How To Practice Equality In Your Sex Life
Feminism means equality not just in the office or the kitchen but also in the bedroom. But what exactly does it mean to practice equality in your sex life? You sometimes hear about the fight for orgasm equality, but you also hear that orgasm doesn't have to be the goal of sex, so are there better ways to measure sexual equality?
"It is crucial to identify inequalities outside of the bedroom, whether that’s specific to your relationship or in society more broadly, and how they can play a role in your sex life," Stephanie Alys, co-founder and Chief Pleasure Officer of MysteryVibe, tells Bustle. "Educating yourself on the ways in which patriarchal sex norms play out in the mainstream — for example, penetrative sex is dominant in film and TV, whereas cunnilingus is absent — can help you and your partner strive for a more equal understanding of pleasure that will ooze into your everyday life."
It's important not just for men to be considerate toward their partners but also for women and non-binary people to know their rights and advocate for their needs. However you identify, here are some ways to make sure you and your partner are equals in the bedroom, according to experts.
1Talk About Boundaries
The foundation for any healthy, equal sex life is consent. People can't feel like equals if they're treated as objects to fulfill their partners' desires. To ensure everything you and your partners do is consensual, Alys recommends having multiple conversations about your boundaries.
"Set any boundaries or limits that are continually re-evaluated," she says. "This way, you can ensure that neither partner feels like they’re having their boundaries pushed too much."
2Prioritize Each Other's Mental Health
Beyond just making sex consensual, it's important to make sure it actually feels good for both of you emotionally. Check in with each other about your mental health, not just around sex but in general. For example, if one person has a higher sex drive than the other, make sure the lower-sex-drive person doesn't feel pressured into sex. "Make mental health a non-taboo subject in your relationship," says Alys. "To make sure both partners are accommodated for, this may mean you need to redefine what sex means to both of you."
3Ask Them What They Like — And Listen Without Judgment
Another aspect of equality is everyone's right to express what they desire without being judged for it. You don't have to do everything they're into, but you should be interested in learning how to satisfy them. "It is essential to create an open and non-judgmental space, where both partners feel they have the option and ability to express their fantasies and desires," Alys says. "Even if it’s not something either or both of you are comfortable acting out! As the saying goes, 'your kink isn’t my kink, but your kink is OK.'"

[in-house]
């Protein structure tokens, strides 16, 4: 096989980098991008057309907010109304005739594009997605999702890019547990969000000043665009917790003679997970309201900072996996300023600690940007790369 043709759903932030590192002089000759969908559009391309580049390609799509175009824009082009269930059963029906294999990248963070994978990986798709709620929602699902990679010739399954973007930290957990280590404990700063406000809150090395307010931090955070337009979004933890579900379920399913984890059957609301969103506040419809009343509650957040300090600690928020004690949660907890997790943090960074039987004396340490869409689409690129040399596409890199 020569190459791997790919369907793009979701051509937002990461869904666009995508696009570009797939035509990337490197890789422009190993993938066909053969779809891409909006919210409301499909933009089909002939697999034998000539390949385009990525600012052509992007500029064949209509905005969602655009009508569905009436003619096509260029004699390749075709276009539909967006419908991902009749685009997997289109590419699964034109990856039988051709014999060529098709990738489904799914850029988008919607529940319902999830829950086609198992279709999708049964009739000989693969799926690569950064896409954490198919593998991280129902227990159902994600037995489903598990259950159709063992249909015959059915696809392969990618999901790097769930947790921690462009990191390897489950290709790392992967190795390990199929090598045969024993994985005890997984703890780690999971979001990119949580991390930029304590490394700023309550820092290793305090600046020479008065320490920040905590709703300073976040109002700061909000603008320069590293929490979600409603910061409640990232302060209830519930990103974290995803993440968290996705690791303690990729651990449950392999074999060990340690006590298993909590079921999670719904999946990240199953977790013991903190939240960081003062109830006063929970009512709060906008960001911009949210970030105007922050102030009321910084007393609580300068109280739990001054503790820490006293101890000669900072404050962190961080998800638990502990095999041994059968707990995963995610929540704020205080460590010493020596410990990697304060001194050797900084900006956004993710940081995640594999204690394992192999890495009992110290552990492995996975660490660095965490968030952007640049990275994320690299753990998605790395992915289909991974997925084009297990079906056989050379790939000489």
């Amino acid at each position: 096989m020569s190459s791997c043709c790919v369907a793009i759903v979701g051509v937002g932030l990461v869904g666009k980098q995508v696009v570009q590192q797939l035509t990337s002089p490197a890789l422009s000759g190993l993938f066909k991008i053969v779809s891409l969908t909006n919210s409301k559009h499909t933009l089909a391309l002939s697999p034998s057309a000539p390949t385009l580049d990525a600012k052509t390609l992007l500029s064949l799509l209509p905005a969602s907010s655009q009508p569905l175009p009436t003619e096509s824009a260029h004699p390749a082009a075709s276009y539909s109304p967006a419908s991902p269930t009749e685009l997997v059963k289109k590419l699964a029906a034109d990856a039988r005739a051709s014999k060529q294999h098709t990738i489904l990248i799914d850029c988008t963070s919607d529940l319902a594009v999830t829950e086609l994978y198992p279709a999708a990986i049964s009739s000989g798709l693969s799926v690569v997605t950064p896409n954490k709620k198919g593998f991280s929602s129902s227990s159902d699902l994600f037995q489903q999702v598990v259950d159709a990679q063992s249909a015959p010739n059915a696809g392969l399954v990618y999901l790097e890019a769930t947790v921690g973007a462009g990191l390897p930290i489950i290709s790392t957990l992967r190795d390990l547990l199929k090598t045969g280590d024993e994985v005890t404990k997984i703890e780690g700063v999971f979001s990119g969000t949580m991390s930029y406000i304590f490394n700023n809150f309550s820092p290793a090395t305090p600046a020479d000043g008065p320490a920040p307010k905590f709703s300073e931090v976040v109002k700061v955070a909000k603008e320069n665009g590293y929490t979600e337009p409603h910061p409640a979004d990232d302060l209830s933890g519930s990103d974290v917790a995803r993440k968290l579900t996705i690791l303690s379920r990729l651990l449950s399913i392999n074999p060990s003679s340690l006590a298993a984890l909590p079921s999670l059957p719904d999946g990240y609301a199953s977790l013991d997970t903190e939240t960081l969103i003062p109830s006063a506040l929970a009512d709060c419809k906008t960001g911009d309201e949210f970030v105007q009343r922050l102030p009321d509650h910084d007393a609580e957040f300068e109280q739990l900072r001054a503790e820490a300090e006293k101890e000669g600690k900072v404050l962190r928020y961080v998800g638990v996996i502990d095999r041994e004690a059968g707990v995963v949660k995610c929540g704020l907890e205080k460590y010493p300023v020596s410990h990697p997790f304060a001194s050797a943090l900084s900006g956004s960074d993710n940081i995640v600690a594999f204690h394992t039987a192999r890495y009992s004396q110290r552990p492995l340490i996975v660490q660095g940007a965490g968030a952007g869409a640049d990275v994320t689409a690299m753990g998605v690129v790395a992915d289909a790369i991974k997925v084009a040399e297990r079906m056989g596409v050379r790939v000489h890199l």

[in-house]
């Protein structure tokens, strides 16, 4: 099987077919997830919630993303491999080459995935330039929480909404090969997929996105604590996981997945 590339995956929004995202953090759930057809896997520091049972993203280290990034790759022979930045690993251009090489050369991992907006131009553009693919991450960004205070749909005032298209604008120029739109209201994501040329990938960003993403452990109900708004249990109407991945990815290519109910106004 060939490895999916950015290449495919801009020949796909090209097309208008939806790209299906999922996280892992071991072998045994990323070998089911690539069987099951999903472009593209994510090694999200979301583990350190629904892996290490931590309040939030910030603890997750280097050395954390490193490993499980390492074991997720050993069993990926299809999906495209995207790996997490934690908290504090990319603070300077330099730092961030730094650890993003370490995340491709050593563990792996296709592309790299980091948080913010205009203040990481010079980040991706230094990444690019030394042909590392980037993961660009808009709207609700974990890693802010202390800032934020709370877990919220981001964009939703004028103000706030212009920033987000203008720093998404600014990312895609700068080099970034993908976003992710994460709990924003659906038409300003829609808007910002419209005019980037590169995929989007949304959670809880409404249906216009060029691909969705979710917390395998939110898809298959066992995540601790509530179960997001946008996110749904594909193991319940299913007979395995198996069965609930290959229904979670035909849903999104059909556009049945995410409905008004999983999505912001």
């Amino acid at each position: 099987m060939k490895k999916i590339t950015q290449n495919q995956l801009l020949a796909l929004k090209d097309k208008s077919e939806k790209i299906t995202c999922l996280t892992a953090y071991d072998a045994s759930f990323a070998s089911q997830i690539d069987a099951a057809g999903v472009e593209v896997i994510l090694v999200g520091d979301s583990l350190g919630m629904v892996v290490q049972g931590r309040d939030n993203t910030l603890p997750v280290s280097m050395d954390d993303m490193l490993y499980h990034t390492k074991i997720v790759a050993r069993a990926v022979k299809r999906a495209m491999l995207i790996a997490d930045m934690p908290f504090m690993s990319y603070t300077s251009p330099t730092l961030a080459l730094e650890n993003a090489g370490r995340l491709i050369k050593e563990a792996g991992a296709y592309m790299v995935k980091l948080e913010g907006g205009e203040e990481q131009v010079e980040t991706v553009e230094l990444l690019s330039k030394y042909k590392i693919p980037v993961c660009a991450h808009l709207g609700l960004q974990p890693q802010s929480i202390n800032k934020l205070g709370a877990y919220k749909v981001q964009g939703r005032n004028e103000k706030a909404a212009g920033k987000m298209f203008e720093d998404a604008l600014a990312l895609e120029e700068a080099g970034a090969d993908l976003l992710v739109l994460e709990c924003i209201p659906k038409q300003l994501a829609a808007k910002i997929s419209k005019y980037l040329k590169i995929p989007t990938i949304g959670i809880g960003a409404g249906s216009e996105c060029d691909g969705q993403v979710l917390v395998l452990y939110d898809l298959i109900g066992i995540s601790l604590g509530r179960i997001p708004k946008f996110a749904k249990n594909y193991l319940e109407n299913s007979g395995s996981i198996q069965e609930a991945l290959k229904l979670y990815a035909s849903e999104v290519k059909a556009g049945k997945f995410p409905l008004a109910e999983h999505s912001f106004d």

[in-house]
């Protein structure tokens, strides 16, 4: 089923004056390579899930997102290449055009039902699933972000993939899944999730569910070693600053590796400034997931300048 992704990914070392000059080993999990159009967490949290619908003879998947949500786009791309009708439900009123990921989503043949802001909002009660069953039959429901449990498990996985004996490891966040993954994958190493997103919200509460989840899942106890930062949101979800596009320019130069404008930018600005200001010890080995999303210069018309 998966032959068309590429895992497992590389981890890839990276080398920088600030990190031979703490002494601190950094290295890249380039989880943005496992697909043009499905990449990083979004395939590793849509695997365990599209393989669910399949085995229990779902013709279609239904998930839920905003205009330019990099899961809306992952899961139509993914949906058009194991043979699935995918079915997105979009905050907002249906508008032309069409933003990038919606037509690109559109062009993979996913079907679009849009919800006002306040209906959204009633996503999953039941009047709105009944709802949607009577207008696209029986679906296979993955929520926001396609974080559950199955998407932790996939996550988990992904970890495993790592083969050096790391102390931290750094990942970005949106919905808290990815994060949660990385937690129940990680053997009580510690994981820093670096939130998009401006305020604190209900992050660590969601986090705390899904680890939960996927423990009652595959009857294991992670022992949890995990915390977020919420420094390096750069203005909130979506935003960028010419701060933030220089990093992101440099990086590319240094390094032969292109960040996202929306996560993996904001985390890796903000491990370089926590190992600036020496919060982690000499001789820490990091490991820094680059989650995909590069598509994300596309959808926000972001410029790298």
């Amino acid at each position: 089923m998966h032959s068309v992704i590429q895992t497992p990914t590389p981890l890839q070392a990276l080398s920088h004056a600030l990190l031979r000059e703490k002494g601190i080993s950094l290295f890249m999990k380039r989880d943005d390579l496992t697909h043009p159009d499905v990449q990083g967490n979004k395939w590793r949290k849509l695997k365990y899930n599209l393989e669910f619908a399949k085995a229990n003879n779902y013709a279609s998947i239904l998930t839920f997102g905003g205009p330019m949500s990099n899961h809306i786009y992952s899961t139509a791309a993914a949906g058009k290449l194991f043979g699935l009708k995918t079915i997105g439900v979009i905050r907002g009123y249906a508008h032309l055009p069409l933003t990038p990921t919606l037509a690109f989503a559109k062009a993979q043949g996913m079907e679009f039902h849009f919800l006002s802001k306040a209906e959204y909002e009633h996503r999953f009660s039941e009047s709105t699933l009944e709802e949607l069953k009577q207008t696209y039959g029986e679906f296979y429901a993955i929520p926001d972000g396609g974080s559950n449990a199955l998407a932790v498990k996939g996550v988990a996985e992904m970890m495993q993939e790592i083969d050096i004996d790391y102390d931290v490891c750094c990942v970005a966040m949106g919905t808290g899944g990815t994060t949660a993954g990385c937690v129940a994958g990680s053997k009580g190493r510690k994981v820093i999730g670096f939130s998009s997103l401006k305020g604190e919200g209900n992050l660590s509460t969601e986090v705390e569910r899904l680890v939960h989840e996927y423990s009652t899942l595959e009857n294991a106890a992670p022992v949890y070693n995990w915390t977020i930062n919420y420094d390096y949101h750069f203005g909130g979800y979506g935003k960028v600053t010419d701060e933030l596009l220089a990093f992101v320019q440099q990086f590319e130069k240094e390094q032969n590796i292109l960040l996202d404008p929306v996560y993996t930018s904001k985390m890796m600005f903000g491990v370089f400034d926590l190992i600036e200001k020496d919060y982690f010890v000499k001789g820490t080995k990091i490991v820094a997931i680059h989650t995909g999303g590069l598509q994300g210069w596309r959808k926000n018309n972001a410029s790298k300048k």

4Strive For Equal Orgasms
This doesn't have to be a goal if orgasms aren't that important to one or both people, but if they are, striving for around the same number of orgasms for each person (without actually keeping score) is one way to measure equality. "Recognize that one partner may need more time or stimulation to reach a similar level of pleasure as the other," says Alys. "It is vital to take each other’s bodies and minds into consideration — whether this means focusing more on non-penetrative sexual activity or even incorporating vibrators such as Crescendo or Tenuto."
5Discuss How You Both Feel About Your Sex Lives
"You don’t want equality to necessarily refer to sameness," Astroglide's resident sexologist Dr. Jess O'Reilly tells Bustle. For example, one person may initiate sex more often, but that could be OK because they may enjoy initiating more. Instead of concrete measures like this, make sure both people feel happy with the sex.
Some questions to ask are "How do you feel about our sex life?", "Is there anything you’d like me to do more of?", and "What would make sex more emotionally fulfilling for you?", says Dr. Jess.
6Make Sure Everyone's Physically Comfortable
One in 10 women report experiencing pain during sex, but this should not be accepted as the norm, because there are nearly always ways to prevent it. "When women are first taught about sex, they hear that it will probably hurt the first time and that they may bleed," Brianna Rader, relationship and sex educator and founder of the Juicebox Sex & Relationship App, tells Bustle. "The expectation becomes that women may not enjoy sex, much less orgasm. Sex should never be painful. If it is, consider adding more time for foreplay, using lube, or trying something other than penetration."
7Expand Your Definition Of "Sex" Beyond Intercourse
We've come to define intercourse as "sex" while other acts are considered "foreplay," but some prefer "foreplay" as the main event. "Only about 20 percent of women orgasm from vaginal sex, so this may mean you need to incorporate more foreplay, oral sex, or sex toys into your sex life to reach orgasm," says Rader. "Other questions to ask yourself are whether you both are involved in deciding what kind of sex you are having regularly. For many straight couples, penis-in-vagina sex is the default. However, that may not be the preference for everyone."
In addition to practicing equality in your sex life, it's equally important to practice equality in your relationship by splitting labor evenly, supporting each other's dreams, and listening to each other's feelings and needs. A more satisfying relationship will mean more satisfying sex, and vice versa.